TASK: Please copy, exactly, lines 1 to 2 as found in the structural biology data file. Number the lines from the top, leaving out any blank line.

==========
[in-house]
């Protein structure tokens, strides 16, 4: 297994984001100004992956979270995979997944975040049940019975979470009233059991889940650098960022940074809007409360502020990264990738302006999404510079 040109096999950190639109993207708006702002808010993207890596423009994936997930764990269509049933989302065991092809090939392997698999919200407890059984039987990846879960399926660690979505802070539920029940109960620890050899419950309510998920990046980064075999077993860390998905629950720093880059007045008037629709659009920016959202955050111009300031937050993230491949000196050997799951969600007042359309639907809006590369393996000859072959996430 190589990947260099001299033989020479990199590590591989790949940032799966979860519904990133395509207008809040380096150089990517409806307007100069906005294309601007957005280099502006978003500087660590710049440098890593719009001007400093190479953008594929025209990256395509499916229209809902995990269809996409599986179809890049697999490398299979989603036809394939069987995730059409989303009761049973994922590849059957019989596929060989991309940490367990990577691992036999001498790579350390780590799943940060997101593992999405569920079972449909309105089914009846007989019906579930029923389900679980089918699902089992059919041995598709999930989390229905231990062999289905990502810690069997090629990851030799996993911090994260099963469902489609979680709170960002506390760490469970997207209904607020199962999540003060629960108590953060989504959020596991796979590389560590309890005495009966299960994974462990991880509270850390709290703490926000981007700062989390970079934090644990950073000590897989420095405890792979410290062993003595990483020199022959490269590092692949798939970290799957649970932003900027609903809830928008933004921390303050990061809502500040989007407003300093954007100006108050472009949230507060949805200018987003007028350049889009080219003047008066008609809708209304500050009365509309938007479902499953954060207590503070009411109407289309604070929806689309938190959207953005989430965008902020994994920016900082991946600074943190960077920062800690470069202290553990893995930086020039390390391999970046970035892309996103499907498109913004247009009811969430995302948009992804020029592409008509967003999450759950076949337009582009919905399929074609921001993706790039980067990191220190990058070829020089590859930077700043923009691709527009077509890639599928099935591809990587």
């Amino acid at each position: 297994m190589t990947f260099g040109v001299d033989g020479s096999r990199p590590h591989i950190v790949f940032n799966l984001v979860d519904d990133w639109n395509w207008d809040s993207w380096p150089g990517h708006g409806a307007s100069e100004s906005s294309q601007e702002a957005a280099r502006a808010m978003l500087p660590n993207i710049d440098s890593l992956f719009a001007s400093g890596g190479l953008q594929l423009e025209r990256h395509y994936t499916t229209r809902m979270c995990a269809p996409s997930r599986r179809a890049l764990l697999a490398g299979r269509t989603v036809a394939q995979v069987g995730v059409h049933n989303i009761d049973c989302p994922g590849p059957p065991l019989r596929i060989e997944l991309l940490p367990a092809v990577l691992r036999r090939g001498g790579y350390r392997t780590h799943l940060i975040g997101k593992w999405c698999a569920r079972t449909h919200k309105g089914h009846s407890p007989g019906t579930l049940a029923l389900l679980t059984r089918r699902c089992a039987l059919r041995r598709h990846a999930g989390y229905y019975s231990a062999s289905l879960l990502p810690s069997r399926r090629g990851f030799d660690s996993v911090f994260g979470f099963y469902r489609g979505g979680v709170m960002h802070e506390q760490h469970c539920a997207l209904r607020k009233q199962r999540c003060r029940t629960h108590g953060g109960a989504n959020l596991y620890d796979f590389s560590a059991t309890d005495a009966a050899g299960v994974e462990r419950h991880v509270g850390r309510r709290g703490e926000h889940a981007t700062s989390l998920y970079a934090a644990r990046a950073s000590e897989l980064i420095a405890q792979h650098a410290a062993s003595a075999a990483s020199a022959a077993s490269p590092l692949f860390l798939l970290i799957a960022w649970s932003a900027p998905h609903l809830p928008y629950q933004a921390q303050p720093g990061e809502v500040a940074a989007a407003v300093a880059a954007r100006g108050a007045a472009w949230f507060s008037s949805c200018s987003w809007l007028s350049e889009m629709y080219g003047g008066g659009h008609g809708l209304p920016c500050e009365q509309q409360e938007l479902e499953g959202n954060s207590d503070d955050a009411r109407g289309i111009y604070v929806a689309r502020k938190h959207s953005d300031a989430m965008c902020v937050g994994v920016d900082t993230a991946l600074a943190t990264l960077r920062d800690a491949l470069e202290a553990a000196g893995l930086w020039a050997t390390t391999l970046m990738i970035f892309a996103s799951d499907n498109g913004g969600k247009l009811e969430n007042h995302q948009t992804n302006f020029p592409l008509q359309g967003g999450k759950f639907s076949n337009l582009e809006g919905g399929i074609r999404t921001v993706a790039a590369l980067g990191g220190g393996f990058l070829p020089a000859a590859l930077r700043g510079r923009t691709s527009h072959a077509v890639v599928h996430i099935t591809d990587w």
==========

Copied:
[in-house]
């Protein structure tokens, strides 16, 4: 297994984001100004992956979270995979997944975040049940019975979470009233059991889940650098960022940074809007409360502020990264990738302006999404510079 040109096999950190639109993207708006702002808010993207890596423009994936997930764990269509049933989302065991092809090939392997698999919200407890059984039987990846879960399926660690979505802070539920029940109960620890050899419950309510998920990046980064075999077993860390998905629950720093880059007045008037629709659009920016959202955050111009300031937050993230491949000196050997799951969600007042359309639907809006590369393996000859072959996430 190589990947260099001299033989020479990199590590591989790949940032799966979860519904990133395509207008809040380096150089990517409806307007100069906005294309601007957005280099502006978003500087660590710049440098890593719009001007400093190479953008594929025209990256395509499916229209809902995990269809996409599986179809890049697999490398299979989603036809394939069987995730059409989303009761049973994922590849059957019989596929060989991309940490367990990577691992036999001498790579350390780590799943940060997101593992999405569920079972449909309105089914009846007989019906579930029923389900679980089918699902089992059919041995598709999930989390229905231990062999289905990502810690069997090629990851030799996993911090994260099963469902489609979680709170960002506390760490469970997207209904607020199962999540003060629960108590953060989504959020596991796979590389560590309890005495009966299960994974462990991880509270850390709290703490926000981007700062989390970079934090644990950073000590897989420095405890792979410290062993003595990483020199022959490269590092692949798939970290799957649970932003900027609903809830928008933004921390303050990061809502500040989007407003300093954007100006108050472009949230507060949805200018987003007028350049889009080219003047008066008609809708209304500050009365509309938007479902499953954060207590503070009411109407289309604070929806689309938190959207953005989430965008902020994994920016900082991946600074943190960077920062800690470069202290553990893995930086020039390390391999970046970035892309996103499907498109913004247009009811969430995302948009992804020029592409008509967003999450759950076949337009582009919905399929074609921001993706790039980067990191220190990058070829020089590859930077700043923009691709527009077509890639599928099935591809990587």